« Reply #2 on: July 12, 2005, 05:32:21 PM »
My case is being plead down to a DWAI.  Which is a traffic violation but unfortunately will still leave me with a RapSheet for the arrest.  I'm expecting a $300 fine.

http://ypdcrime.com/cpl/article160.htm

Has anyone who has been applying to Law Firms or Clerkships have any insight to offer.  Are they asking if you've ever been arrested?  Conducting a background check?


Krisace

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Re: Law Firms - Background Check?
« Reply #3 on: July 13, 2005, 01:05:23 AM »
I'm not sure about firms but for the bar exam they will ask whether you have ever been convicted of any misdemeanors or felonies.  Am I right in assuming that even though you plead to a DWAL (what does that stand for?) this is a misdemeanor and not an infraction? 

As for law schools I don't imagine you would have to disclose anything unless they asked (assuming you have already gone through the application process). 

Finally if you plan to work in  DA's office this will likely have some sort of bearing (they are generally very stringent) and I would imagine this would go for the PD's office too.  But all in all it shouldn't be something that will be impossible to overcome.

For law firms I really don't know but all the best and I'm sure worse things have happened to worse people.

lawgirl

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Re: Law Firms - Background Check?
« Reply #4 on: July 13, 2005, 07:07:04 AM »
At most law schools, you are under a continuing obligation to disclose anything that they asked you about initially when you applied. You should check into this.

As for law firms, I would guess they will ask about any arrests or convictions and probably do a criminal history check.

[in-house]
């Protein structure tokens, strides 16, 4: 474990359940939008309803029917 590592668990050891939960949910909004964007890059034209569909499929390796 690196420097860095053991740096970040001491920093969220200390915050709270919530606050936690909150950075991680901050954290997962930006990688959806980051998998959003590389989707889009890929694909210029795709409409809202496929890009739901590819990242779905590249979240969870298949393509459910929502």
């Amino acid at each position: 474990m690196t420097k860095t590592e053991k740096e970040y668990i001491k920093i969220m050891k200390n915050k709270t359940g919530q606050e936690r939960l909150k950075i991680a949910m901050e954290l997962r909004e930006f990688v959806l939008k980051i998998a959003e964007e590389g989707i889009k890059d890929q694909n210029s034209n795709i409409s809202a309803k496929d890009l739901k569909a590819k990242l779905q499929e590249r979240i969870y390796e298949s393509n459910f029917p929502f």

lawschoolmama

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Re: Law Firms - Background Check?
« Reply #5 on: July 13, 2005, 08:46:39 AM »
I work for a law firm where we have had problems with clients not mentioning prior arrests when they were going for background checks for guardianships and bond applications.  What I have learned is this - DO NOT LIE!  if they ask on the application, put yes.  WHen it comes up have an explanation.  It is a simple as that.  People think they won't get caught, but you will, and if you lied, you are immediately disqualified.  They don't care if the lie was about jaywalking and you were embarrassed - they see your integrity in the situation and that you will lie when asked to speak the truth.  HTH

LawStudent?

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Re: Law Firms - Background Check?
« Reply #6 on: July 13, 2005, 09:23:22 AM »
Background Checks are regulated by the FCRA.  Each state has their own set of laws about what may and what may not be reported to potential employers.  Many states DO NOT allow the reporting of arrest information.  Provided you are not convicted of the charge and depending on where you live, employers may not be able to use that information against you.  On the other hand, if you do not admit it up front (application) you would be falsifying a company document and be terminated.  Regardless of conviction, if it is only a misdemeanor charge, it becomes not reportable after a period of 7 years.